Polychronicon 142: 'instructive reversals' - (re)interpreting the 1857 events in Northern India

Teaching History feature

By Arthur Chapman, published 19th June 2011

‘A history of instructive reversals': (re)interpreting 1857

The dramatic, chaotic and violent events that took place in Northern India in 1857/8 have been interpreted in many ways, as, for example, the ‘Indian Mutiny', the ‘Sepoy War' and the ‘First Indian War of Independence'. The tales that have been told about these events have been profoundly shaped, however, by two facts: first, most of the archives of 1857/8 are British archives, largely constructed as part of the brutal process of re-imposing control; second, it was not possible to tell anything other than an Anglocentric story in print until at least a generation after the events themselves.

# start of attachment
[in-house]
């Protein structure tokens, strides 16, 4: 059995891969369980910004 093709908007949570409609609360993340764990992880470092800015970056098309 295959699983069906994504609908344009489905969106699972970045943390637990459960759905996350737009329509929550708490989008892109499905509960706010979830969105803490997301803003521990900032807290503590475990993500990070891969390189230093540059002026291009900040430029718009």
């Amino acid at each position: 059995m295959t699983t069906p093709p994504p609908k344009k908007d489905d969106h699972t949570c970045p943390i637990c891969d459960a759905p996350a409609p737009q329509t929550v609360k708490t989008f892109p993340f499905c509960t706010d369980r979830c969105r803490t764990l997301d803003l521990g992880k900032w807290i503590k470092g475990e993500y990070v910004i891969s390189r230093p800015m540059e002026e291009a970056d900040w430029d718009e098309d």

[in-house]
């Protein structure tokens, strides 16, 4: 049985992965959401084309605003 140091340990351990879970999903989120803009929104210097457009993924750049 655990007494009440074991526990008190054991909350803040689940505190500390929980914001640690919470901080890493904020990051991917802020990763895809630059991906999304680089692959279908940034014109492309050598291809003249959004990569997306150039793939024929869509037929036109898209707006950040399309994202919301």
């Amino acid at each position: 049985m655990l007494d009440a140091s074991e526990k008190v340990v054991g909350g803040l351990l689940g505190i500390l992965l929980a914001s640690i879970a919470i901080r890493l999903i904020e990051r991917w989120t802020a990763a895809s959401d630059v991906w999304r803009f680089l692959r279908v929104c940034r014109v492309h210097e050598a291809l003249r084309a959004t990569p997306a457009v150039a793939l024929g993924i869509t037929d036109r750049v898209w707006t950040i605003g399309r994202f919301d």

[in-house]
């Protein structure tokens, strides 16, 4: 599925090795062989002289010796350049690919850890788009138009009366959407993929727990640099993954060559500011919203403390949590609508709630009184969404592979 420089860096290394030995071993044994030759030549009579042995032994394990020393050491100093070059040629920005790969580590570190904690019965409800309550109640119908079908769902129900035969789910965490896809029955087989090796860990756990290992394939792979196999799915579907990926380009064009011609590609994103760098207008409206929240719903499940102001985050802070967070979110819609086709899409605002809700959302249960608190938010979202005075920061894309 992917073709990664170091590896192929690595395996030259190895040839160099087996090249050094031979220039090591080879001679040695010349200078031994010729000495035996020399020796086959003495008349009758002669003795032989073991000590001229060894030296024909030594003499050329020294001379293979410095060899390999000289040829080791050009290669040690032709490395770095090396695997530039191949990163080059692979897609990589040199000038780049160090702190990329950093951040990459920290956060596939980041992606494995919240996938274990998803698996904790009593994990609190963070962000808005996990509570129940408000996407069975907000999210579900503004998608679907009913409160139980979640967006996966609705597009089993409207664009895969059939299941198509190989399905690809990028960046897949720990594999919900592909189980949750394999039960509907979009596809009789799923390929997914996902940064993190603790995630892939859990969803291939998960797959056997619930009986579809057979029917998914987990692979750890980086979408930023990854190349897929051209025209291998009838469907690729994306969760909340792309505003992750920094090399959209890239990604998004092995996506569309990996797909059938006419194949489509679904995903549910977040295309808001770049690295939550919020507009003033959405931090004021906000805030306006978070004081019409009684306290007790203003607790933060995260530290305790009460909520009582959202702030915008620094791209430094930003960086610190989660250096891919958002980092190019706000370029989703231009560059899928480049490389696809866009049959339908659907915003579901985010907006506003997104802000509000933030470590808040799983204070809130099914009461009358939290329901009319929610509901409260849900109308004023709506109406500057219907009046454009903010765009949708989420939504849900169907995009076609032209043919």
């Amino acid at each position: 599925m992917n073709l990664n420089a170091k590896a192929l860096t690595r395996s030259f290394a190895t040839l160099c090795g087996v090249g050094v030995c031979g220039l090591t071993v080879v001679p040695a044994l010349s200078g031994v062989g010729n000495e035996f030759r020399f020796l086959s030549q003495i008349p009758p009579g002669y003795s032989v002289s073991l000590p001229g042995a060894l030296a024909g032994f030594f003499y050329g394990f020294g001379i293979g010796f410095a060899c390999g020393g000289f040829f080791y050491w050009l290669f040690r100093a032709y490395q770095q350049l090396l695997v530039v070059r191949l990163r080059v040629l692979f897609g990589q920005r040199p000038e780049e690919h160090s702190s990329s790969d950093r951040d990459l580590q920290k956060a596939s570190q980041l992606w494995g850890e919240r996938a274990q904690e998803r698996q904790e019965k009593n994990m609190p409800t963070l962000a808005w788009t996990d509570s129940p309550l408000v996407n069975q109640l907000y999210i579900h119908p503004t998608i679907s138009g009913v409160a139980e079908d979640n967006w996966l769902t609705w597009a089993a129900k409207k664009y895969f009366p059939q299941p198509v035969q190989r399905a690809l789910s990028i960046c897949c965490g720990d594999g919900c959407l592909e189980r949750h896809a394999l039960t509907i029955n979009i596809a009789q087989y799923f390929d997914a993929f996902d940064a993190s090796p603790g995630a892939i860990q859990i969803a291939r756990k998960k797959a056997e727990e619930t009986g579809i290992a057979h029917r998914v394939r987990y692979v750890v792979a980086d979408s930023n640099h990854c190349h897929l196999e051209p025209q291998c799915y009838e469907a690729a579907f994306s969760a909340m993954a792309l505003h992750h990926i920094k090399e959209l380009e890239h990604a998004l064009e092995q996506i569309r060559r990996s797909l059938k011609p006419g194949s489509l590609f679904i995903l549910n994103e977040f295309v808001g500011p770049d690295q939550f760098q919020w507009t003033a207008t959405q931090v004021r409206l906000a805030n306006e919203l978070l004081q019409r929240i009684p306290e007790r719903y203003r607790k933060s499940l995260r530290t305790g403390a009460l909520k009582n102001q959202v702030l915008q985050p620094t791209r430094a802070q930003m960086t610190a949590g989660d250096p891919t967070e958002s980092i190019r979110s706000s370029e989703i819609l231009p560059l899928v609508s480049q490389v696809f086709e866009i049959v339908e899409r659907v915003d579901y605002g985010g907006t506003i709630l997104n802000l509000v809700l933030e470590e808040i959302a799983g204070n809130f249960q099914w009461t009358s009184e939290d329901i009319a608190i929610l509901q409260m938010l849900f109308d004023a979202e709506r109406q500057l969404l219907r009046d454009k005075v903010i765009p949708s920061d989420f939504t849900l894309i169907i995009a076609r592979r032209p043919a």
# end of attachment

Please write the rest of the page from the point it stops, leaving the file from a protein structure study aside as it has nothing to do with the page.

Two recent books that address aspects of the events of 1857 exemplify attempts to break the hold of the imperial archive. They are very different kinds of book. Rudrangshu Mukherjee's The Spectre of Violence: The 1857 Kanpur Massacres (1998) is a work in the subaltern studies tradition of ‘history from below' and, in origin, a very academic book, albeit one that was republished by Penguin India in 2007 as a mass market paperback to coincide with the 150th anniversary of the ‘mutiny'. William Dalrymple's...

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